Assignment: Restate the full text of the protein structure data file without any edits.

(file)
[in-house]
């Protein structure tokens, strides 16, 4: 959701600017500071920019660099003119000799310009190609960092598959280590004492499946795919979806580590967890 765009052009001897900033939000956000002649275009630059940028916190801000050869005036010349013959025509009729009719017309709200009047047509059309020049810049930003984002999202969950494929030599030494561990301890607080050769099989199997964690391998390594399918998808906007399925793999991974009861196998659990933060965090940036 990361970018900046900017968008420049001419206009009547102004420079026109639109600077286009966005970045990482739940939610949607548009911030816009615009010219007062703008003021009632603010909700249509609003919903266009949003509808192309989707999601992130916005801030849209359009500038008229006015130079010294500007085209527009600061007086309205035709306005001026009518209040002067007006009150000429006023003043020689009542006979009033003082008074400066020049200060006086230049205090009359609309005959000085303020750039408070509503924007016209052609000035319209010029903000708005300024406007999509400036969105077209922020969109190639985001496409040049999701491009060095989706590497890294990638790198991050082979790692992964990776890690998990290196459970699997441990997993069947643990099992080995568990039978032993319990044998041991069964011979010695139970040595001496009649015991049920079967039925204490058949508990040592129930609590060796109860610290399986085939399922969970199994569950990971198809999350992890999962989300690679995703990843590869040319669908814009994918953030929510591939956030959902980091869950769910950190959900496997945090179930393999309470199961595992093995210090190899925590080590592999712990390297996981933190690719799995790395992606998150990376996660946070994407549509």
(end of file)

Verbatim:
[in-house]
């Protein structure tokens, strides 16, 4: 959701600017500071920019660099003119000799310009190609960092598959280590004492499946795919979806580590967890 765009052009001897900033939000956000002649275009630059940028916190801000050869005036010349013959025509009729009719017309709200009047047509059309020049810049930003984002999202969950494929030599030494561990301890607080050769099989199997964690391998390594399918998808906007399925793999991974009861196998659990933060965090940036 990361970018900046900017968008420049001419206009009547102004420079026109639109600077286009966005970045990482739940939610949607548009911030816009615009010219007062703008003021009632603010909700249509609003919903266009949003509808192309989707999601992130916005801030849209359009500038008229006015130079010294500007085209527009600061007086309205035709306005001026009518209040002067007006009150000429006023003043020689009542006979009033003082008074400066020049200060006086230049205090009359609309005959000085303020750039408070509503924007016209052609000035319209010029903000708005300024406007999509400036969105077209922020969109190639985001496409040049999701491009060095989706590497890294990638790198991050082979790692992964990776890690998990290196459970699997441990997993069947643990099992080995568990039978032993319990044998041991069964011979010695139970040595001496009649015991049920079967039925204490058949508990040592129930609590060796109860610290399986085939399922969970199994569950990971198809999350992890999962989300690679995703990843590869040319669908814009994918953030929510591939956030959902980091869950769910950190959900496997945090179930393999309470199961595992093995210090190899925590080590592999712990390297996981933190690719799995790395992606998150990376996660946070994407549509």